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The Simmons Voice

The Student News Site of Simmons University

The Simmons Voice

The Student News Site of Simmons University

The Simmons Voice

RoboBees could aid insects on pollination of crops

By Aurora Goodland

Contributing Writer

It is an enchanting spring morning, the sun just beginning to breathe upon the awakening earth. You open the door to absorb some energy from the surrounding life, the trees finally green again after the barren, brutal winter.

Source: National News and Pictures

Stretching your arms to the sky and letting out a sigh, you feel the breeze brushing against your skin—but then you notice something odd buzz by your ear. Unsettled, you look around to find the source of the sound: drones. No, not a male bee, but a tiny, insect-sized flying technological device. Why are these robots buzzing around your yard?

In 2007, a Japanese scientist was creating gels and other liquids to be used for conducting electricity, and a particular gel he made for this experiment was too sticky, so he nonchalantly put it in an uncapped bottle on a shelf.

Just recently he was cleaning his laboratory and serendipitously happened upon—lo and behold— the sticky gel! Miraculously, after eight to nine years of being on a shelf in an uncapped bottle, it was unchanged. Realizing a possible use for the sticky substance, he bought insect-sized drones, coated them in the mystery gel and hair, and then flew them around to see if they would be able to transfer pollen between Japanese Lilies. Surely enough, the furry-sticky-flying creation worked! The drones picked up the pollen, and when they landed on another flower, transferred pollen to the other plant.

So don’t worry, these drones are pollinating your plants now. No need for bees any longer, when we can instead cover flying saucers with gel and horse hair! That’s right, all of our problems are solved—or maybe not.

For perspective, over the past 60 years, the number of bee colonies in the U.S. has declined by 3.5 million, from 6 million colonies in 1947 to 2.5 million today, according to National Archives and Records Administration.

According to the American Beekeeping Federation, bees alone contribute $14 million to the value of U.S. crop production—and they do this for free. So, it would be a national disaster to have to replace the role of bees in our ecosystem with drones, which are certainly not a free service. In fact, the drones created in Japan cost $100 a piece, and would only pollinate successfully, after a bit of practice, 53 out of 100 attempts. If we were to replace bees with drones, after spending millions of dollars on drones, we may only see success about 50% of the time.

Of course, if we put at least some of this money towards replenishing the bee population, that would be a much more efficient route, considering bees do not have any rate of failure when it comes to the ability to pollinate—not to mention, these drones are manually operated. Thus, to actually program drones to pollinate without manual operation would add significantly to their price.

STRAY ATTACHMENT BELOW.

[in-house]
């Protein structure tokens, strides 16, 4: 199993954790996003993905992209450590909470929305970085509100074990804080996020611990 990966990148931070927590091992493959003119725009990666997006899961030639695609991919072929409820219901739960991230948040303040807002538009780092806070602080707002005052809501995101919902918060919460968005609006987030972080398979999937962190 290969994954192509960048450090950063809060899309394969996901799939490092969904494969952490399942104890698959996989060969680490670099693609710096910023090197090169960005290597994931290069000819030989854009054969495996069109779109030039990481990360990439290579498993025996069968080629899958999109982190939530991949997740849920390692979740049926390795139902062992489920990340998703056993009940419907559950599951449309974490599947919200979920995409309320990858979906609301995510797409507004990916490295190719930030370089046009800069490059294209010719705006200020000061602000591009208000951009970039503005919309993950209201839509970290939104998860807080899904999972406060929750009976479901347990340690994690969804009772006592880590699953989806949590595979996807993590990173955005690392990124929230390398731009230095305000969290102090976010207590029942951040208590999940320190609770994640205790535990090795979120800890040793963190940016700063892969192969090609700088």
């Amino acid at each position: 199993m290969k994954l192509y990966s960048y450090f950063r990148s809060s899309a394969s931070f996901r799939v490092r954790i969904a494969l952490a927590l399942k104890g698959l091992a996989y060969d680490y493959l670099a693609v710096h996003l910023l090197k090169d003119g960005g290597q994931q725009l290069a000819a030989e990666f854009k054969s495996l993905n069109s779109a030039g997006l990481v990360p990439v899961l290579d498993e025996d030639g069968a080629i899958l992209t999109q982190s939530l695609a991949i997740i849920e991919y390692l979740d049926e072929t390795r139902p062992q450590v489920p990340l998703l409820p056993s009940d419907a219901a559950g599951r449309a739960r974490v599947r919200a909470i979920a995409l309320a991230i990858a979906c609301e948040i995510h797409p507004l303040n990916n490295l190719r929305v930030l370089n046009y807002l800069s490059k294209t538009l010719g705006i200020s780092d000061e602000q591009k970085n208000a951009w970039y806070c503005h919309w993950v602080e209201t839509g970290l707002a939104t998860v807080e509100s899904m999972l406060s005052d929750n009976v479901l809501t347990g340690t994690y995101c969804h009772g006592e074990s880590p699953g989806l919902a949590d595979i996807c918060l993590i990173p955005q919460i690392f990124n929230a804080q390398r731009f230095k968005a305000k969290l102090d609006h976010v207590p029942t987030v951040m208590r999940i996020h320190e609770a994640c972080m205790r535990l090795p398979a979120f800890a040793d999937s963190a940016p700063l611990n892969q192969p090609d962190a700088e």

Well, apparently these bee drones are not the only creations buzzing around the internet, nor are they the first to be made. In fact, Harvard created “RoboBees” which made their debut in 2013, and have even been worked on since early 2009. However, Moritz Alexander Graule, who worked on the RoboBees at Harvard, told The Guardian that “micro aerial vehicles run out of energy quickly. They can stay in the air for about 10 to 30 minutes.” Therefore, they would be difficult to use to pollinate massive fields, because they would need to be recharged frequently.

Additionally, Industrial Design student Anna Haldewang, at Savannah College of Art and Design, recently made her own bee drones, titled “Plan Bee”, for a project. Anne claimed that before this project, she “had no idea about the danger to honeybee colonies,” and she hopes that people will someday use her drones to “see how the [pollination] process works.”

As fascinating as a pollinating robot may be, it would still cost a fortune to replace the role of all bees with such technology. Consequently, if we completely lose hope for bees and move towards this substitution, it is likely that bees will lose the attention and support that they need, and they will indeed go extinct.

Rather than putting all of this effort towards creating robots, perhaps we should put this effort towards saving bees instead. To help save bees on an individual level, some things you can do include: donating to and support bee organizations, refraining from spraying pesticides/other chemicals on plants, purchasing food from companies that do not spray harmful herbicides and pesticides on their crops, and planting flowers that bees find particularly delicious—cosmos, sunflowers, lavender, crocus, rosemary, poppies, snapdragons, and many more. Or, if you are feeling particularly ambitious, support/volunteer to help a beekeeping project, or become a beekeeper yourself!

Of course, with the rapid decline in bee populations, we must begin to reverse this detrimental destruction of an ecosystem service we are so accustomed to having. Nonetheless, questions regarding ethics arise regarding replacing the vital role of a living organism in our ecosystem. It is important to realize the devastation we have caused to bee populations, and perhaps with this awareness more activism will rise with the prospect of saving these extraordinary insects.

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